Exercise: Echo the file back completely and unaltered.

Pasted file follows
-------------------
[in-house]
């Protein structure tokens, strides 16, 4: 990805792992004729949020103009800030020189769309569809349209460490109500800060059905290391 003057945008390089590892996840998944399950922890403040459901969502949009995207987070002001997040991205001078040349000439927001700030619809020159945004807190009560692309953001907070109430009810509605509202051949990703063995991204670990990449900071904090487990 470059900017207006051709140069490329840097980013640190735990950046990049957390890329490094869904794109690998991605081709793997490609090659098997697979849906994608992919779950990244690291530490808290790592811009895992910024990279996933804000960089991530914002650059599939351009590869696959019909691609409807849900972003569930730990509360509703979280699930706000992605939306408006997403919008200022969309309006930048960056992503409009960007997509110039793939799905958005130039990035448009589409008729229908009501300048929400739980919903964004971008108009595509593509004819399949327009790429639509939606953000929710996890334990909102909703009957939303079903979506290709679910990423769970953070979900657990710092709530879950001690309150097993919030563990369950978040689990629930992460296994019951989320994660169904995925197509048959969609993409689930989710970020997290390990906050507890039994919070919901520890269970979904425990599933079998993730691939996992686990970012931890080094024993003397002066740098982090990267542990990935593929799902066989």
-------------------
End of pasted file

[in-house]
């Protein structure tokens, strides 16, 4: 990805792992004729949020103009800030020189769309569809349209460490109500800060059905290391 003057945008390089590892996840998944399950922890403040459901969502949009995207987070002001997040991205001078040349000439927001700030619809020159945004807190009560692309953001907070109430009810509605509202051949990703063995991204670990990449900071904090487990 470059900017207006051709140069490329840097980013640190735990950046990049957390890329490094869904794109690998991605081709793997490609090659098997697979849906994608992919779950990244690291530490808290790592811009895992910024990279996933804000960089991530914002650059599939351009590869696959019909691609409807849900972003569930730990509360509703979280699930706000992605939306408006997403919008200022969309309006930048960056992503409009960007997509110039793939799905958005130039990035448009589409008729229908009501300048929400739980919903964004971008108009595509593509004819399949327009790429639509939606953000929710996890334990909102909703009957939303079903979506290709679910990423769970953070979900657990710092709530879950001690309150097993919030563990369950978040689990629930992460296994019951989320994660169904995925197509048959969609993409689930989710970020997290390990906050507890039994919070919901520890269970979904425990599933079998993730691939996992686990970012931890080094024993003397002066740098982090990267542990990935593929799902066989």